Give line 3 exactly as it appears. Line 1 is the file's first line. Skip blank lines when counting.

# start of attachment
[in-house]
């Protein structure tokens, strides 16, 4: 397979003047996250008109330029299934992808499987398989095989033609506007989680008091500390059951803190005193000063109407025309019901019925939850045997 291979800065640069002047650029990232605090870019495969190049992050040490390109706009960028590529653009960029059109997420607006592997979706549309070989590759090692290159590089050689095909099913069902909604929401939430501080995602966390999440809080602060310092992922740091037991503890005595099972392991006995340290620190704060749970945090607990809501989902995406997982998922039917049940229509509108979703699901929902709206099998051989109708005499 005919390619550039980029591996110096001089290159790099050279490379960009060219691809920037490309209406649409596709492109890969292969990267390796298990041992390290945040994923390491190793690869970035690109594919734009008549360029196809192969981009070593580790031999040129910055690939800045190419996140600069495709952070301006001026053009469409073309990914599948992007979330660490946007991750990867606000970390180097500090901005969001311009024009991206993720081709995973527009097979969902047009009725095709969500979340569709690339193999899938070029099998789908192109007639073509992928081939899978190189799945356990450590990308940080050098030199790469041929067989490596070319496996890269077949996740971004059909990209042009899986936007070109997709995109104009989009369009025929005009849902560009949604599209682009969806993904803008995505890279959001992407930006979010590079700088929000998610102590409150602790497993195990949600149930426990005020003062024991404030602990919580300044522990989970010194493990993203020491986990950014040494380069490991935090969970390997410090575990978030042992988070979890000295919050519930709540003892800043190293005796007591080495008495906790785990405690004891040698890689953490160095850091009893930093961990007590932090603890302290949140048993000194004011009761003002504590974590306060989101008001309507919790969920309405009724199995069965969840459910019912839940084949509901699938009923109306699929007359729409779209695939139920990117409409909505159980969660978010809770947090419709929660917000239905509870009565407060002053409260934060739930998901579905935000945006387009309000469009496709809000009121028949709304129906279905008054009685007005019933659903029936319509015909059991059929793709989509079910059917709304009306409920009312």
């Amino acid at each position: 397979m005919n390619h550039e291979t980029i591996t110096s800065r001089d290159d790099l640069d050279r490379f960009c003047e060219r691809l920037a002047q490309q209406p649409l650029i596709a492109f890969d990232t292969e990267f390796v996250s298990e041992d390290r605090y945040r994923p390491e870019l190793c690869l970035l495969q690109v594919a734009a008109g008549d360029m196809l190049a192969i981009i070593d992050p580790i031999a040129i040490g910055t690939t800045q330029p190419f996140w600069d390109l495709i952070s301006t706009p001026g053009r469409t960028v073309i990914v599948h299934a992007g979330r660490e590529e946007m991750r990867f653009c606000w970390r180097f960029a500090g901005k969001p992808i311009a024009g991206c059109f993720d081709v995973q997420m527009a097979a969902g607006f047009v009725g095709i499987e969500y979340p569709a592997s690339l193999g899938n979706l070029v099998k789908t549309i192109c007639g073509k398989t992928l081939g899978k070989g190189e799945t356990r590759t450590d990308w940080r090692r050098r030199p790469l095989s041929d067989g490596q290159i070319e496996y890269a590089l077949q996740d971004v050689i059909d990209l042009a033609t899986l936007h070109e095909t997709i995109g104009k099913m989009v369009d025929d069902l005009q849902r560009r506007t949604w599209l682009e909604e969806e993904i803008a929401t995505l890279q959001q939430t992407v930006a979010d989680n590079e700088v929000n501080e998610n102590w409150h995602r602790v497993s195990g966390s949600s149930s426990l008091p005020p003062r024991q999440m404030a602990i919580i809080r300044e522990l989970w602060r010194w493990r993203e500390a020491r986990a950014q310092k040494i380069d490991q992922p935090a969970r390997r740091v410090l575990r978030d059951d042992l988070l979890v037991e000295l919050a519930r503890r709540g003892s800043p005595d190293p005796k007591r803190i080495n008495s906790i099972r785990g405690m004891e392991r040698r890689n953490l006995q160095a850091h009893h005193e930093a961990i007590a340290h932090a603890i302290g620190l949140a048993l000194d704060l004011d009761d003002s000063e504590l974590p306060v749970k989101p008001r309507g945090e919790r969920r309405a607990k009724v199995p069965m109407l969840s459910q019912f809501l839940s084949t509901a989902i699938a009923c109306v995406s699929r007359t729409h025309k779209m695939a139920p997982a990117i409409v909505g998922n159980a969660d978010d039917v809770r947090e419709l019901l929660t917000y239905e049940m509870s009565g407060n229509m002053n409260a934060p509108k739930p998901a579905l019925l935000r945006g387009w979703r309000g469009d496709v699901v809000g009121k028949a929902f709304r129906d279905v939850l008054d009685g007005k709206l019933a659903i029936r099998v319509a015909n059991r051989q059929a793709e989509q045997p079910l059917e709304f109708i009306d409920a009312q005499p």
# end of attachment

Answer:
């Amino acid at each position: 397979m005919n390619h550039e291979t980029i591996t110096s800065r001089d290159d790099l640069d050279r490379f960009c003047e060219r691809l920037a002047q490309q209406p649409l650029i596709a492109f890969d990232t292969e990267f390796v996250s298990e041992d390290r605090y945040r994923p390491e870019l190793c690869l970035l495969q690109v594919a734009a008109g008549d360029m196809l190049a192969i981009i070593d992050p580790i031999a040129i040490g910055t690939t800045q330029p190419f996140w600069d390109l495709i952070s301006t706009p001026g053009r469409t960028v073309i990914v599948h299934a992007g979330r660490e590529e946007m991750r990867f653009c606000w970390r180097f960029a500090g901005k969001p992808i311009a024009g991206c059109f993720d081709v995973q997420m527009a097979a969902g607006f047009v009725g095709i499987e969500y979340p569709a592997s690339l193999g899938n979706l070029v099998k789908t549309i192109c007639g073509k398989t992928l081939g899978k070989g190189e799945t356990r590759t450590d990308w940080r090692r050098r030199p790469l095989s041929d067989g490596q290159i070319e496996y890269a590089l077949q996740d971004v050689i059909d990209l042009a033609t899986l936007h070109e095909t997709i995109g104009k099913m989009v369009d025929d069902l005009q849902r560009r506007t949604w599209l682009e909604e969806e993904i803008a929401t995505l890279q959001q939430t992407v930006a979010d989680n590079e700088v929000n501080e998610n102590w409150h995602r602790v497993s195990g966390s949600s149930s426990l008091p005020p003062r024991q999440m404030a602990i919580i809080r300044e522990l989970w602060r010194w493990r993203e500390a020491r986990a950014q310092k040494i380069d490991q992922p935090a969970r390997r740091v410090l575990r978030d059951d042992l988070l979890v037991e000295l919050a519930r503890r709540g003892s800043p005595d190293p005796k007591r803190i080495n008495s906790i099972r785990g405690m004891e392991r040698r890689n953490l006995q160095a850091h009893h005193e930093a961990i007590a340290h932090a603890i302290g620190l949140a048993l000194d704060l004011d009761d003002s000063e504590l974590p306060v749970k989101p008001r309507g945090e919790r969920r309405a607990k009724v199995p069965m109407l969840s459910q019912f809501l839940s084949t509901a989902i699938a009923c109306v995406s699929r007359t729409h025309k779209m695939a139920p997982a990117i409409v909505g998922n159980a969660d978010d039917v809770r947090e419709l019901l929660t917000y239905e049940m509870s009565g407060n229509m002053n409260a934060p509108k739930p998901a579905l019925l935000r945006g387009w979703r309000g469009d496709v699901v809000g009121k028949a929902f709304r129906d279905v939850l008054d009685g007005k709206l019933a659903i029936r099998v319509a015909n059991r051989q059929a793709e989509q045997p079910l059917e709304f109708i009306d409920a009312q005499p």